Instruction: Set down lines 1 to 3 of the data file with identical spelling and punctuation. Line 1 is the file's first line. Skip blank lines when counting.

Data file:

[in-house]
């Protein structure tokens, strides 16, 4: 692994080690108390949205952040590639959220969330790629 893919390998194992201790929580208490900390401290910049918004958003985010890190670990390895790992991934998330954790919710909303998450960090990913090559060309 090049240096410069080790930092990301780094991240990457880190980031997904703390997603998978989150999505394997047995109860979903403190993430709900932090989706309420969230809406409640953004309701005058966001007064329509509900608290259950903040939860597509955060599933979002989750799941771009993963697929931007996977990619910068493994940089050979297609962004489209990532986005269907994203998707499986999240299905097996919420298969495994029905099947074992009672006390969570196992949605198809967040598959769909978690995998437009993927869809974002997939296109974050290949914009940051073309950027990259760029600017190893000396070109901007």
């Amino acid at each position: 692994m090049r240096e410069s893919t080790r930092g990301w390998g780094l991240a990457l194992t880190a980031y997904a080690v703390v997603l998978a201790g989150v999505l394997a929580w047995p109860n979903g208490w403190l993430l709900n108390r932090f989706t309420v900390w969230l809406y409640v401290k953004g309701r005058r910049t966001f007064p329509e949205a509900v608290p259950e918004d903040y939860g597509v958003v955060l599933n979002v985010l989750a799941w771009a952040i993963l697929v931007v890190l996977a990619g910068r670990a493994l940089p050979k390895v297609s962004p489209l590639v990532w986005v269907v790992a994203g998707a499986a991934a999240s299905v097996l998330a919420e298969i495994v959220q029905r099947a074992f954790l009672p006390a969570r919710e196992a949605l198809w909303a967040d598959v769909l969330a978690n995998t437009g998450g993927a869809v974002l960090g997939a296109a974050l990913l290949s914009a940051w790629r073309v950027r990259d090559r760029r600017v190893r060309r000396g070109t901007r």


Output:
[in-house]
């Protein structure tokens, strides 16, 4: 692994080690108390949205952040590639959220969330790629 893919390998194992201790929580208490900390401290910049918004958003985010890190670990390895790992991934998330954790919710909303998450960090990913090559060309 090049240096410069080790930092990301780094991240990457880190980031997904703390997603998978989150999505394997047995109860979903403190993430709900932090989706309420969230809406409640953004309701005058966001007064329509509900608290259950903040939860597509955060599933979002989750799941771009993963697929931007996977990619910068493994940089050979297609962004489209990532986005269907994203998707499986999240299905097996919420298969495994029905099947074992009672006390969570196992949605198809967040598959769909978690995998437009993927869809974002997939296109974050290949914009940051073309950027990259760029600017190893000396070109901007």
């Amino acid at each position: 692994m090049r240096e410069s893919t080790r930092g990301w390998g780094l991240a990457l194992t880190a980031y997904a080690v703390v997603l998978a201790g989150v999505l394997a929580w047995p109860n979903g208490w403190l993430l709900n108390r932090f989706t309420v900390w969230l809406y409640v401290k953004g309701r005058r910049t966001f007064p329509e949205a509900v608290p259950e918004d903040y939860g597509v958003v955060l599933n979002v985010l989750a799941w771009a952040i993963l697929v931007v890190l996977a990619g910068r670990a493994l940089p050979k390895v297609s962004p489209l590639v990532w986005v269907v790992a994203g998707a499986a991934a999240s299905v097996l998330a919420e298969i495994v959220q029905r099947a074992f954790l009672p006390a969570r919710e196992a949605l198809w909303a967040d598959v769909l969330a978690n995998t437009g998450g993927a869809v974002l960090g997939a296109a974050l990913l290949s914009a940051w790629r073309v950027r990259d090559r760029r600017v190893r060309r000396g070109t901007r």